Gov. Paul LePage dismissed a report that President Trump wants him to run against Sen. Angus King in 2018, saying Thursday the report was “fake news.”

LePage described the report as “vile” when he was asked about it at an appearance in Lewiston to support the mayoral candidacy of Shane Bouchard, according to a tweet by a WCSH-TV reporter at the event. LePage later told reporters he wasn’t going to run for the U.S. Senate because “I like being married,” the Lewiston Sun Journal reported.

In October the New York Times reported that Steve Bannon, Trump’s former chief strategist, was trying to recruit LePage’s wife, Ann LePage, to run against King.

LePage has frequently mentioned his wife when he is asked about running for the U.S. Senate during interviews on talk radio shows, noting that any decision he made to run would be a mutual one.

Over the last two years, LePage has said on several different occasions that he was thinking about running against King in 2018. In April 2016 he told members of the Rotary and Kiwanis clubs in Orono, “I’m seriously, seriously giving it some very serious thought and I am talking around the state and I am really looking at the distinction between his performance and my performance.”

In January 2015, LePage told Boston talk radio host Howie Carr he was considering a run against King because King had switched his endorsement in the 2014 race for the governor’s office from independent Eliot Cutler to Democrat Mike Michaud near the end of the race, which LePage won.

“After his real profile in courage, I’m considering it,” LePage told Carr.

Then in August 2015 he again told Carr he might challenge King. “I am thinking about it very strongly, ” LePage said. “I think we need leadership in Washington. Yeah, I might do that.”

In July, he told WGAN’s Matthew Gagnon he might run against King if the Republican candidate in the race, state Sen. Eric Brakey, R-Auburn, “didn’t start resonating pretty quickly.”

LePage later went on to compliment Brakey’s “passion for the state of Maine.”

Brakey said Tuesday that he wasn’t concerned that LePage would run. “I am not distracted by Washington gossip,” Brakey said.

In August of this year, LePage told a Rotary Club in Caribou that he had ruled out running for the Senate. LePage’s political adviser, Brent Littlefield, also issued a statement this May saying that his boss wouldn’t be running for the U.S. Senate.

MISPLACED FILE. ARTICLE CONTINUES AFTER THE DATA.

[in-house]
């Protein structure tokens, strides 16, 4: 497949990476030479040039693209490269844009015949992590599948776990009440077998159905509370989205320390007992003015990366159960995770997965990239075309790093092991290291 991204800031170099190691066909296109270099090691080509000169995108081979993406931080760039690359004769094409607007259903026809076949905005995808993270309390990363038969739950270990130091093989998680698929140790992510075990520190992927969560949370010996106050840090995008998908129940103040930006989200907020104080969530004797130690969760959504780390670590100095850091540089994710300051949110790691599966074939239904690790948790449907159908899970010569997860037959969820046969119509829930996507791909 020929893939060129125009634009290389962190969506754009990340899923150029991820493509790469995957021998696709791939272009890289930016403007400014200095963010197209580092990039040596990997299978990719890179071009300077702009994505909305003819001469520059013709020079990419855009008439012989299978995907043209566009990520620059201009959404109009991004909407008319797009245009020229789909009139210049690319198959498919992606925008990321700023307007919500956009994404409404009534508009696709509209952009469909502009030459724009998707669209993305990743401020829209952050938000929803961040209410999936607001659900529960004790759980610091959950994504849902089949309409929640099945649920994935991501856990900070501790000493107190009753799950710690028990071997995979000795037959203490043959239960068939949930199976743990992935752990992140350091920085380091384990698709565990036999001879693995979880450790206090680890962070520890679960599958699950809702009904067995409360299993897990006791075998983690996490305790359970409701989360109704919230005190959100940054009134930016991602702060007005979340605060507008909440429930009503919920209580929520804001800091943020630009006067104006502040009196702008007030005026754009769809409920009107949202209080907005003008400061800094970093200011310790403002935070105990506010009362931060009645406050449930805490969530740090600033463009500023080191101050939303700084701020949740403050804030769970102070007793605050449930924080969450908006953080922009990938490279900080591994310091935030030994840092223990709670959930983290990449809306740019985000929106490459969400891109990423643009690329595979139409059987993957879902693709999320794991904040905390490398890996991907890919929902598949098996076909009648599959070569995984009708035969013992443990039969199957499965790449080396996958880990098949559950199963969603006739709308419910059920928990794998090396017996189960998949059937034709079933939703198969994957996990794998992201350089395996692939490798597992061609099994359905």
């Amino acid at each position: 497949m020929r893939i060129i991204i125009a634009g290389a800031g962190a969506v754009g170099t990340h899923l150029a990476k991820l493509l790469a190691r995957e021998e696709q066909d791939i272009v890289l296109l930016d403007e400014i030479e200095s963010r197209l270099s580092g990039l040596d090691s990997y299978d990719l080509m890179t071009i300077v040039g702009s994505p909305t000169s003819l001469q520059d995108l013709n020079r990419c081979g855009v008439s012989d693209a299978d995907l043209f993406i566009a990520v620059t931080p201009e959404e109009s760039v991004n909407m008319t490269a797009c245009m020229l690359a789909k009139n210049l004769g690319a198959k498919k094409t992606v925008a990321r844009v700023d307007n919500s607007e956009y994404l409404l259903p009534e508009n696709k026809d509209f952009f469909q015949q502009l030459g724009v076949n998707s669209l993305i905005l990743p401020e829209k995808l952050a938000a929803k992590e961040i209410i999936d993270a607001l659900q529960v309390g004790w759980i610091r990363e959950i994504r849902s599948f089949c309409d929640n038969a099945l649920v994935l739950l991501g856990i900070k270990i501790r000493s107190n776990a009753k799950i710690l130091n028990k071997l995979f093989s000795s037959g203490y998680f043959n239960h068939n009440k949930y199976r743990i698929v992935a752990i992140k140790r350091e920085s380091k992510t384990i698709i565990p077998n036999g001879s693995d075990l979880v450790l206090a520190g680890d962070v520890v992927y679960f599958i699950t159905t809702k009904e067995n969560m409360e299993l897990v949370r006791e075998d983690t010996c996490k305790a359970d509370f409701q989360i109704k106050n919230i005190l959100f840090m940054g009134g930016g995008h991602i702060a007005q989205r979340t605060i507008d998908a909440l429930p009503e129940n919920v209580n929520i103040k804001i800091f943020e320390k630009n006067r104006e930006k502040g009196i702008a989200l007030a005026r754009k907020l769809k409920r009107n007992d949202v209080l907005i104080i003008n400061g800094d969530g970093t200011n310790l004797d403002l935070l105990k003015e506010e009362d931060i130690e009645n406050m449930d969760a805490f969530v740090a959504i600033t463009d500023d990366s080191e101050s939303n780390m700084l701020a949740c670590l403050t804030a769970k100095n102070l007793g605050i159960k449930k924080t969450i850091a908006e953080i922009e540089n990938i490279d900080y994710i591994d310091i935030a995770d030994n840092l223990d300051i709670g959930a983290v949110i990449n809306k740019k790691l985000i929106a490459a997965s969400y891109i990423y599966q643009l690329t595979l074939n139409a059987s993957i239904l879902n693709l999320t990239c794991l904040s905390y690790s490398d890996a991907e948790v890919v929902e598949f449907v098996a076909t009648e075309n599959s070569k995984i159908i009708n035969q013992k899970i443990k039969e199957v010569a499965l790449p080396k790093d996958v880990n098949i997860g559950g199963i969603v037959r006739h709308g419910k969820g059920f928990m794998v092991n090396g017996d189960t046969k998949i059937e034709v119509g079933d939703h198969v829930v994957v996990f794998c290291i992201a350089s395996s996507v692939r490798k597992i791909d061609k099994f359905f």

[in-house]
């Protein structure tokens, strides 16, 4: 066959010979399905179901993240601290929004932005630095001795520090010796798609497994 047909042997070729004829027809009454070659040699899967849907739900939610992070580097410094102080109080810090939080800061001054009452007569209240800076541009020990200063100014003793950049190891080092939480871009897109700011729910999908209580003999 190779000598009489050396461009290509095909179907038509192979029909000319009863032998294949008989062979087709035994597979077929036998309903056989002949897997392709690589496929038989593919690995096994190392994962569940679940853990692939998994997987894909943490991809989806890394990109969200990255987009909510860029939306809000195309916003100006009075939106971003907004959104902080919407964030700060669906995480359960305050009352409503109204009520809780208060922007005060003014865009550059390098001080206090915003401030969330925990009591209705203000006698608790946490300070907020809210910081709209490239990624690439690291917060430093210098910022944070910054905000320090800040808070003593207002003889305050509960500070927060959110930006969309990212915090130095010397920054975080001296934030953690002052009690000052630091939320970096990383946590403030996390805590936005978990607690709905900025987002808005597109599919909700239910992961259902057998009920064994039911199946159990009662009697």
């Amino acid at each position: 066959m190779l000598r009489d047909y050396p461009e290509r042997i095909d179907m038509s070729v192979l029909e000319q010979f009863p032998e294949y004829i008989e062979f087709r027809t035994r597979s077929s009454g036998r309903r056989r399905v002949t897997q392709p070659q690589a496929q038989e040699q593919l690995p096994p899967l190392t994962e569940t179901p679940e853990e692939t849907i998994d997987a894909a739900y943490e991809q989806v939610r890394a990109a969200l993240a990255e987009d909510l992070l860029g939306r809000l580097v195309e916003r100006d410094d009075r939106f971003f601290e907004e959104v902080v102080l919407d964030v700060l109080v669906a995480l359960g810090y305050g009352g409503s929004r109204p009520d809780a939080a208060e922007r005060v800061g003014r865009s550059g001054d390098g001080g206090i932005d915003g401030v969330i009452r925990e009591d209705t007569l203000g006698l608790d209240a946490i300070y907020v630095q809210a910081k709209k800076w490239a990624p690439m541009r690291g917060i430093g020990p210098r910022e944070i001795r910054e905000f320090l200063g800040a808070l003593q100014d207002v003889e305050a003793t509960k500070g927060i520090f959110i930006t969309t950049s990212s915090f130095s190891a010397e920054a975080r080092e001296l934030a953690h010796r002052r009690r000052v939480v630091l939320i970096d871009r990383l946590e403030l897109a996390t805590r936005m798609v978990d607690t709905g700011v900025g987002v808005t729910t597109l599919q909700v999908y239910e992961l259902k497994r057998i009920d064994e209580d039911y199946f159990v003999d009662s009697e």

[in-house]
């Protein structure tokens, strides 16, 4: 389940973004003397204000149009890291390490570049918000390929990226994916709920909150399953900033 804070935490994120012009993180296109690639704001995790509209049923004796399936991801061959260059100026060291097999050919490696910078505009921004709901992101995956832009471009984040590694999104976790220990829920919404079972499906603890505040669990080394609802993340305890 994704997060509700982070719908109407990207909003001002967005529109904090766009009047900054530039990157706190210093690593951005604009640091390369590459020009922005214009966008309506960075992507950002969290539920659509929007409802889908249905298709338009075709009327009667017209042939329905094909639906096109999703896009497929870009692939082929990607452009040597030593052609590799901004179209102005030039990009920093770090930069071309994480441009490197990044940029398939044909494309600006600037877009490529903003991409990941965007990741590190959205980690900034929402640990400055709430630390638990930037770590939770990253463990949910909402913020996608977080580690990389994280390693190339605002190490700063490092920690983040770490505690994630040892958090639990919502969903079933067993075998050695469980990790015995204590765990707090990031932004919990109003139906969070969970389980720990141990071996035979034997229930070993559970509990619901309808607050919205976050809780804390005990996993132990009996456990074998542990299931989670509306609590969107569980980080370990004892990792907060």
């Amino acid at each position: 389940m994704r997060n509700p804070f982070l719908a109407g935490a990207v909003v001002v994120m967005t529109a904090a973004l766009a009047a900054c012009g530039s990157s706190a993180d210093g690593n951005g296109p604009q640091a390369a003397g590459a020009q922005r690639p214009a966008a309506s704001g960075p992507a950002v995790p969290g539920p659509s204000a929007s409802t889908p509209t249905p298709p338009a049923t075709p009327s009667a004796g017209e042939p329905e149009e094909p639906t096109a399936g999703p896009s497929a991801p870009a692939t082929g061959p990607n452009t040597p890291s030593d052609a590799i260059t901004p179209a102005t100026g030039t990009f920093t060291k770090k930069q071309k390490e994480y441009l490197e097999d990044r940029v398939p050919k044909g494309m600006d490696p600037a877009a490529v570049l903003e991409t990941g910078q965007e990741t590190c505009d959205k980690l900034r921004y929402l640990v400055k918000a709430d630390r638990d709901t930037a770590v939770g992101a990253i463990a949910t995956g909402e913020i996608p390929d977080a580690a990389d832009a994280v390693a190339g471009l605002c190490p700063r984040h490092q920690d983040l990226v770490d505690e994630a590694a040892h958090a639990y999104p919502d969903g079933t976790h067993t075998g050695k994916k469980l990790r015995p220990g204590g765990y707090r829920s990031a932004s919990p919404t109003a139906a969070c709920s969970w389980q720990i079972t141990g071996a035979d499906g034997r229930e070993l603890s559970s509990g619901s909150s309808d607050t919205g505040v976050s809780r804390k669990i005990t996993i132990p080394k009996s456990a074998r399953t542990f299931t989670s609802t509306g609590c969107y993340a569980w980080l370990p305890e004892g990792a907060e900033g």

The Republican governor, whose term expires at the end of next year, has long had a combative relationship with the Maine news media, especially newspapers. He once told a group of schoolchildren that buying a newspaper was like paying somebody to lie to you. On another occasion, while trying out a combat aircraft simulator at the Pratt & Whitney plant in North Berwick, he joked that he wanted to bomb the Portland Press Herald.

In a report published Wednesday, The Washington Post said Trump had told political advisers he wants LePage to challenge King, an independent seeking his second term next year. The Post story cited two anonymous sources with knowledge of the discussions in the White House.

In a text message exchange Thursday, Littlefield indicated LePage was calling the Post story “fake news” because it omitted key accomplishments he had achieved during his time as governor, and the story also quoted Amy Fried, a University of Maine political science professor whom LePage considers biased.

“The Post certainly chose a short description of the governor’s tenure which did not reflect improvements to the state’s economy, budget, sustainability and reforms which have improved the state,” Littlefield wrote. He described Fried as “a liberal political activist.”

King has made it clear on several occasions that he plans to seek re-election in 2018.

Scott Thistle can be contacted at 713-6720 or at:

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